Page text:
Take the 2-minute tour ×
MathOverflow is a question and answer site for professional mathematicians. It's 100% free, no registration required.

Let $X$ be a smooth, projective curve defined over a finite field $k$. We denote by $\overline{X}$ it's extension to the algebraic closure $\overline{k}$. All the questions are about coherent sheaves.

Under what conditions can we say that a sheaf $\mathcal{F}$ on $\overline{X}$ comes, by tensorization, from a sheaf on $X$?

Is it true that if $\mathcal{F}$ on $\overline{X}$ is stable under the Frobenius morphism then it comes from a sheaf on $X$?

What about the extensions of two sheaves on $X$? Namely, let $\mathcal{F,G}$ be two sheaves on $X$. Is it true that the (sheaf)extensions of these two sheaves on $X$ are the extensions of $\mathcal{F}\otimes\overline{k}$ and $\mathcal{G}\otimes\overline{k}$ that are stable under the Frobenius?

What if, for two sheaves $\mathcal{F},\mathcal{G}$ on $X$ we have an extension $\mathcal{E}\otimes\overline{k}$ of $\mathcal{F}\otimes\overline{k}$ and $\mathcal{G}\otimes\overline{k}$, is it true that $\mathcal{E}$ is an extension of $\mathcal{F},\mathcal{G}$?

The two last questions look to me like some sort of descent for morphisms at the derived categories level.

Edit: I forgot to specify that "sheaf"="coherent sheaf" in this topic.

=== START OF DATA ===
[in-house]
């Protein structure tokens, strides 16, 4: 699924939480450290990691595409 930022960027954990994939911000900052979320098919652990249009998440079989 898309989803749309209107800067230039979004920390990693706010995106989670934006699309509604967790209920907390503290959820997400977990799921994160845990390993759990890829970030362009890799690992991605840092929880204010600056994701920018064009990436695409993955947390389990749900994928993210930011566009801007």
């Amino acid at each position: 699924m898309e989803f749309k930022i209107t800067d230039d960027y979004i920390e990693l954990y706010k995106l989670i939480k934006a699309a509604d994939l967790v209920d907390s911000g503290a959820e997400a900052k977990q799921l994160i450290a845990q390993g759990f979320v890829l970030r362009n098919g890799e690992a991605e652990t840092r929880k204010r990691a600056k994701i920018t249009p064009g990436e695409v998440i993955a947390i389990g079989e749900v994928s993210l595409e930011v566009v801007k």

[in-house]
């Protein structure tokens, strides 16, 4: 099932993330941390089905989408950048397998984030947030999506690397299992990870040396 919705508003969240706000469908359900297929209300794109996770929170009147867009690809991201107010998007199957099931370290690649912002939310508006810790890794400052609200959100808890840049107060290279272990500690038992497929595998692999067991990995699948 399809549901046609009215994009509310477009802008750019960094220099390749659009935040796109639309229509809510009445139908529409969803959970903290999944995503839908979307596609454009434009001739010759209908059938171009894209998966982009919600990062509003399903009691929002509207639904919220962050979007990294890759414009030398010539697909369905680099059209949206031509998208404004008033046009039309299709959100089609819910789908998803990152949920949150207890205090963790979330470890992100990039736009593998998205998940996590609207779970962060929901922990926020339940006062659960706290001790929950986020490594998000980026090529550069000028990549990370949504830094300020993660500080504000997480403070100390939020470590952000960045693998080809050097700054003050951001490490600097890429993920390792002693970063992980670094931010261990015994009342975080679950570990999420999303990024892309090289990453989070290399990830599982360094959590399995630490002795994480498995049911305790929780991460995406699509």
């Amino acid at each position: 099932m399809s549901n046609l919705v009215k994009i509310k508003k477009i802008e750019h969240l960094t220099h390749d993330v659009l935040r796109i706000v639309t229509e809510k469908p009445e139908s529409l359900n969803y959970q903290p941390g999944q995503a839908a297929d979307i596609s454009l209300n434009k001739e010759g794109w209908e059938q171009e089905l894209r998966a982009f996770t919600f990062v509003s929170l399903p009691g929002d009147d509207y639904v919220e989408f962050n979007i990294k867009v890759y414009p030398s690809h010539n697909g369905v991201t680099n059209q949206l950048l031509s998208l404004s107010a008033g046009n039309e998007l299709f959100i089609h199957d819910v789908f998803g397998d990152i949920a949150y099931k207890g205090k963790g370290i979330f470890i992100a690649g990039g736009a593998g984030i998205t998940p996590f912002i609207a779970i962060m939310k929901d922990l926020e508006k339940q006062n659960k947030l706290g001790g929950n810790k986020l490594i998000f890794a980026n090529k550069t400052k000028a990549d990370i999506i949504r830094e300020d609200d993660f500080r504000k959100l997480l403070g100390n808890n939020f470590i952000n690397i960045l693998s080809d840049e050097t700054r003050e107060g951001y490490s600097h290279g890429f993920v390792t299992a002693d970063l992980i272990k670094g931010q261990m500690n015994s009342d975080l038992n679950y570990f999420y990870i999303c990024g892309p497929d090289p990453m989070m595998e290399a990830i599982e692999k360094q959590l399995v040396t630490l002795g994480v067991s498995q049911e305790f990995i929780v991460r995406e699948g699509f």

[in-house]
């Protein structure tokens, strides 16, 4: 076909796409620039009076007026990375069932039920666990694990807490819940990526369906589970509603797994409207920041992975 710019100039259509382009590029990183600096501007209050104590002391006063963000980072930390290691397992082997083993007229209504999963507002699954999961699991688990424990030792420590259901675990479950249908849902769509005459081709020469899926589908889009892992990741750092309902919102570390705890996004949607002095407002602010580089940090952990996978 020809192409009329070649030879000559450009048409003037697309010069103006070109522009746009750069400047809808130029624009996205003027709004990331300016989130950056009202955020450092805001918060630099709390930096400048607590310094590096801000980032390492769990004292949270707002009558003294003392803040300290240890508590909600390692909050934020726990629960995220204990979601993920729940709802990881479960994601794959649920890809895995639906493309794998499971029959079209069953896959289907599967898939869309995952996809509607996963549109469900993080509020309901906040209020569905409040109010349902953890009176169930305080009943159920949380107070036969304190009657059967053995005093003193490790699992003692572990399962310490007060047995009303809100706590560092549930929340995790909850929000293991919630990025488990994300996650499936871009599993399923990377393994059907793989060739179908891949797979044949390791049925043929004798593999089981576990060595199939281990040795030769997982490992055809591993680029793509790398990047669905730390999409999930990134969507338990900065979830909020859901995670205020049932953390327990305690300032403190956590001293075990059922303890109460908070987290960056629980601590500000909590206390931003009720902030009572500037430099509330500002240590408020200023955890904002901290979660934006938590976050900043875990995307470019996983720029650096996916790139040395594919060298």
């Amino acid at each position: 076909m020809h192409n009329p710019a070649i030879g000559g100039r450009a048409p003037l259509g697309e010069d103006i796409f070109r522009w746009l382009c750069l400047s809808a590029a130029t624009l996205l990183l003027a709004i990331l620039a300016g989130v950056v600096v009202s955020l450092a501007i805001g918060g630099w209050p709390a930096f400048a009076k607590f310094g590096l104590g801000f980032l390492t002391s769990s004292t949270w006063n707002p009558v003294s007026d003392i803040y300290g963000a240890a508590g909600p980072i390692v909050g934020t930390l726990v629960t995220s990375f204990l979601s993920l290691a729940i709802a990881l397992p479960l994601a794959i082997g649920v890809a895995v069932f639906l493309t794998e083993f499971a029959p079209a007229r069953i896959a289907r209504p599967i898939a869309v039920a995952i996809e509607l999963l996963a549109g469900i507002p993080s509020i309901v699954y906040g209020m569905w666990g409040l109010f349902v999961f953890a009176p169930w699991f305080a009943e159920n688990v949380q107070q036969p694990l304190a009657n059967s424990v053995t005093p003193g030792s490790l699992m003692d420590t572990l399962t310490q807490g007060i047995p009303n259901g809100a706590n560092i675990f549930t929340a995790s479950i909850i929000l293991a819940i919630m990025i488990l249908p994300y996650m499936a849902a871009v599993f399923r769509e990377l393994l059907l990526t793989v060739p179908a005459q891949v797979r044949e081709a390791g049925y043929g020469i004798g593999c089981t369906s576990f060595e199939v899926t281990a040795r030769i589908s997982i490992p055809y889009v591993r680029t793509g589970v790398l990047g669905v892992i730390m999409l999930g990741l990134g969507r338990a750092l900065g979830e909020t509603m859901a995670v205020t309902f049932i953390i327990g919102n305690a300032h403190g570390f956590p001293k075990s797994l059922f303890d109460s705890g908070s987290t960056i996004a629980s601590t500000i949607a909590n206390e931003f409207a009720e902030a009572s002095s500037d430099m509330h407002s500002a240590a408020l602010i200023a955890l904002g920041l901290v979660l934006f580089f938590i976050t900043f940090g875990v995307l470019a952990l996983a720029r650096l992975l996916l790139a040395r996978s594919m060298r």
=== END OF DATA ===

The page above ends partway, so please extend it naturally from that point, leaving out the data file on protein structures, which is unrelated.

share|improve this question
By 'stable', do you mean that the Frobenius acts as the identity on $\mathcal{F}$? Surely the only such sheaf on $\overline{X}$ with this property is the sheaf which is constantly equal to $\mathbb{F}_p$. –  Matthew Morrow Jun 2 '10 at 20:27
(ah, or direct sums of copies of this constant sheaf! Or maybe there are more interesting examples which I am missing.) –  Matthew Morrow Jun 2 '10 at 20:29
I was thinking more like the Frobenius applied to the sheaf is isomorphic to the sheaf of depart. So for example, if you tensorise a sheaf with $\overline{k}$ then the Frobenius acts on the second component and it is an isomorphism so you get the invariance... am I saying something stupid? Maybe this is not called Frobenius... I'm thinking more in terms of equations and relations and Frobenius acting on the coefficients (you can express any sheaf as a finitely generated graded module). –  Dragos Fratila Jun 2 '10 at 23:22
Could you give an example of what you mean by a (nontrivial) sheaf that is stable under the Frobenius (explicit equations and an action on a graded module are fine with me). –  Karl Schwede Jun 3 '10 at 7:46
Need "continuity" condition on Frobenius descent datum. For coherent sheaves, amounts to finite-order condition after descent to finite intermediate field. For etale sheaves (of sets, abelian groups, etc.), amounts to distinction between "Weil sheaves" (in the sense of Deligne's Weil II) and usual etale sheaves. The answer to your 2nd question on extensions is surely "no", and for the 1st question on extensions you should formulate it in terms of a comparison of Ext^1, sheaf-Ext^1, and cohomologies thereof (depending on what flavor of sheaves you have in mind, which you don't make precise). –  BCnrd Jun 4 '10 at 10:58
show 6 more comments

Your Answer


By posting your answer, you agree to the privacy policy and terms of service.

Browse other questions tagged or ask your own question.